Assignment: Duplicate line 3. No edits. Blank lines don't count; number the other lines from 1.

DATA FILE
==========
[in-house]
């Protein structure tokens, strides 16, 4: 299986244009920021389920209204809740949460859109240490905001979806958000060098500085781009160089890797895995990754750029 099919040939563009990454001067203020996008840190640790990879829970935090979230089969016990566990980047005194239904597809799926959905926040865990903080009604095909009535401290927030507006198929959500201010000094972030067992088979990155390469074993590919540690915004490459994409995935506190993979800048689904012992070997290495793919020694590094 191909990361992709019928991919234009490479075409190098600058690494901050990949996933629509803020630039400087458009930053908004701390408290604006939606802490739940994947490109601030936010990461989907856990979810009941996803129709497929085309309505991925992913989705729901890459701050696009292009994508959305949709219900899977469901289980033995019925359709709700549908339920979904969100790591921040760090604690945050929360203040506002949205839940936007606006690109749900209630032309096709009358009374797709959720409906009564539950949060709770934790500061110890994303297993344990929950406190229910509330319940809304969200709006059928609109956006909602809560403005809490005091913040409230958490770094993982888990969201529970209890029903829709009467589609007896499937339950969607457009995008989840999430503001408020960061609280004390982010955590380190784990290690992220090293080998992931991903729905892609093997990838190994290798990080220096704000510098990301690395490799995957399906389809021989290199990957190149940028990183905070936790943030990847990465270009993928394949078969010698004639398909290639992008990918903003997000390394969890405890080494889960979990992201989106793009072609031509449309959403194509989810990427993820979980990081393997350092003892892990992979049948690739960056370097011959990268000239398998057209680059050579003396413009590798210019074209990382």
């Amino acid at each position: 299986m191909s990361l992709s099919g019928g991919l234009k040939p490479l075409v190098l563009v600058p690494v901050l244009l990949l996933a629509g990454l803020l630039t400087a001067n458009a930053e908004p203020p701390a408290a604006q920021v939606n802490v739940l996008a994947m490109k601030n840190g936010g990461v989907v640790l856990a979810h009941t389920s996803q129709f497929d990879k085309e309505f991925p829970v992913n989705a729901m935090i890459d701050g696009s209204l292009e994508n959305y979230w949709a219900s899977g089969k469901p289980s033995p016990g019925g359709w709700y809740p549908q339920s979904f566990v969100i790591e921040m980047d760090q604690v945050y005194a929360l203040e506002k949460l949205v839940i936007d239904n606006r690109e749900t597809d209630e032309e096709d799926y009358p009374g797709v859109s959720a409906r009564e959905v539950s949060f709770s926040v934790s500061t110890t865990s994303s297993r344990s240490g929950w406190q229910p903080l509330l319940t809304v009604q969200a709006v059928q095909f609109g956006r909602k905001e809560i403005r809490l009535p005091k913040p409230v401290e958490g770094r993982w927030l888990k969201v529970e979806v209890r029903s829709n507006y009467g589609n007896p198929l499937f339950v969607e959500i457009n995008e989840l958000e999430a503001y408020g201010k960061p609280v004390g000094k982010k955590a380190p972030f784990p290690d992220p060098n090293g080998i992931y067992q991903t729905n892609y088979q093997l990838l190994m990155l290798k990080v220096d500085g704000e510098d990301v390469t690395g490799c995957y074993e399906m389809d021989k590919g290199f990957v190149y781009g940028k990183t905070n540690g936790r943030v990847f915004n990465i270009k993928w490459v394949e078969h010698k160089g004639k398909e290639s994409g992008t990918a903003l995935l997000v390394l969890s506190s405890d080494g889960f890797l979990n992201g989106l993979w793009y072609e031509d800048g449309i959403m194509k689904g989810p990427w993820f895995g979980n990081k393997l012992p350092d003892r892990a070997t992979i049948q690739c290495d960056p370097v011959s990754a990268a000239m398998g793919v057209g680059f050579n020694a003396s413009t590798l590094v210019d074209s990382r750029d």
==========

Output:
């Amino acid at each position: 299986m191909s990361l992709s099919g019928g991919l234009k040939p490479l075409v190098l563009v600058p690494v901050l244009l990949l996933a629509g990454l803020l630039t400087a001067n458009a930053e908004p203020p701390a408290a604006q920021v939606n802490v739940l996008a994947m490109k601030n840190g936010g990461v989907v640790l856990a979810h009941t389920s996803q129709f497929d990879k085309e309505f991925p829970v992913n989705a729901m935090i890459d701050g696009s209204l292009e994508n959305y979230w949709a219900s899977g089969k469901p289980s033995p016990g019925g359709w709700y809740p549908q339920s979904f566990v969100i790591e921040m980047d760090q604690v945050y005194a929360l203040e506002k949460l949205v839940i936007d239904n606006r690109e749900t597809d209630e032309e096709d799926y009358p009374g797709v859109s959720a409906r009564e959905v539950s949060f709770s926040v934790s500061t110890t865990s994303s297993r344990s240490g929950w406190q229910p903080l509330l319940t809304v009604q969200a709006v059928q095909f609109g956006r909602k905001e809560i403005r809490l009535p005091k913040p409230v401290e958490g770094r993982w927030l888990k969201v529970e979806v209890r029903s829709n507006y009467g589609n007896p198929l499937f339950v969607e959500i457009n995008e989840l958000e999430a503001y408020g201010k960061p609280v004390g000094k982010k955590a380190p972030f784990p290690d992220p060098n090293g080998i992931y067992q991903t729905n892609y088979q093997l990838l190994m990155l290798k990080v220096d500085g704000e510098d990301v390469t690395g490799c995957y074993e399906m389809d021989k590919g290199f990957v190149y781009g940028k990183t905070n540690g936790r943030v990847f915004n990465i270009k993928w490459v394949e078969h010698k160089g004639k398909e290639s994409g992008t990918a903003l995935l997000v390394l969890s506190s405890d080494g889960f890797l979990n992201g989106l993979w793009y072609e031509d800048g449309i959403m194509k689904g989810p990427w993820f895995g979980n990081k393997l012992p350092d003892r892990a070997t992979i049948q690739c290495d960056p370097v011959s990754a990268a000239m398998g793919v057209g680059f050579n020694a003396s413009t590798l590094v210019d074209s990382r750029d």